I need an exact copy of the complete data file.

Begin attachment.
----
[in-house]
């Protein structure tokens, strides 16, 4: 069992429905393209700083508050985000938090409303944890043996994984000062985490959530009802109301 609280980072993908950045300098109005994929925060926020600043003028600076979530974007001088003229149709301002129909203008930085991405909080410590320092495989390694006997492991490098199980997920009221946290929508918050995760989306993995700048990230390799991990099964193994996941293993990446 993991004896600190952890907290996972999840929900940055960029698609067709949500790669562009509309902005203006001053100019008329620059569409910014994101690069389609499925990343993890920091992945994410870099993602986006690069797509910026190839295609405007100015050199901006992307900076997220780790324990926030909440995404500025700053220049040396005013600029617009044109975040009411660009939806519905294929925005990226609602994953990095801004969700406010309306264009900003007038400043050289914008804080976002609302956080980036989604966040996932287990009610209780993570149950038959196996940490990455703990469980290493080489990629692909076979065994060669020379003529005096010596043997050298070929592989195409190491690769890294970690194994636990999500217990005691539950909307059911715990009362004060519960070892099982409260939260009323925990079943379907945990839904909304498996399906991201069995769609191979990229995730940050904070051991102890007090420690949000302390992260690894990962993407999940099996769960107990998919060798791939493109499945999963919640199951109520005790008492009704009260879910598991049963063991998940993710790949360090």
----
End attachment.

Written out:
[in-house]
């Protein structure tokens, strides 16, 4: 069992429905393209700083508050985000938090409303944890043996994984000062985490959530009802109301 609280980072993908950045300098109005994929925060926020600043003028600076979530974007001088003229149709301002129909203008930085991405909080410590320092495989390694006997492991490098199980997920009221946290929508918050995760989306993995700048990230390799991990099964193994996941293993990446 993991004896600190952890907290996972999840929900940055960029698609067709949500790669562009509309902005203006001053100019008329620059569409910014994101690069389609499925990343993890920091992945994410870099993602986006690069797509910026190839295609405007100015050199901006992307900076997220780790324990926030909440995404500025700053220049040396005013600029617009044109975040009411660009939806519905294929925005990226609602994953990095801004969700406010309306264009900003007038400043050289914008804080976002609302956080980036989604966040996932287990009610209780993570149950038959196996940490990455703990469980290493080489990629692909076979065994060669020379003529005096010596043997050298070929592989195409190491690769890294970690194994636990999500217990005691539950909307059911715990009362004060519960070892099982409260939260009323925990079943379907945990839904909304498996399906991201069995769609191979990229995730940050904070051991102890007090420690949000302390992260690894990962993407999940099996769960107990998919060798791939493109499945999963919640199951109520005790008492009704009260879910598991049963063991998940993710790949360090």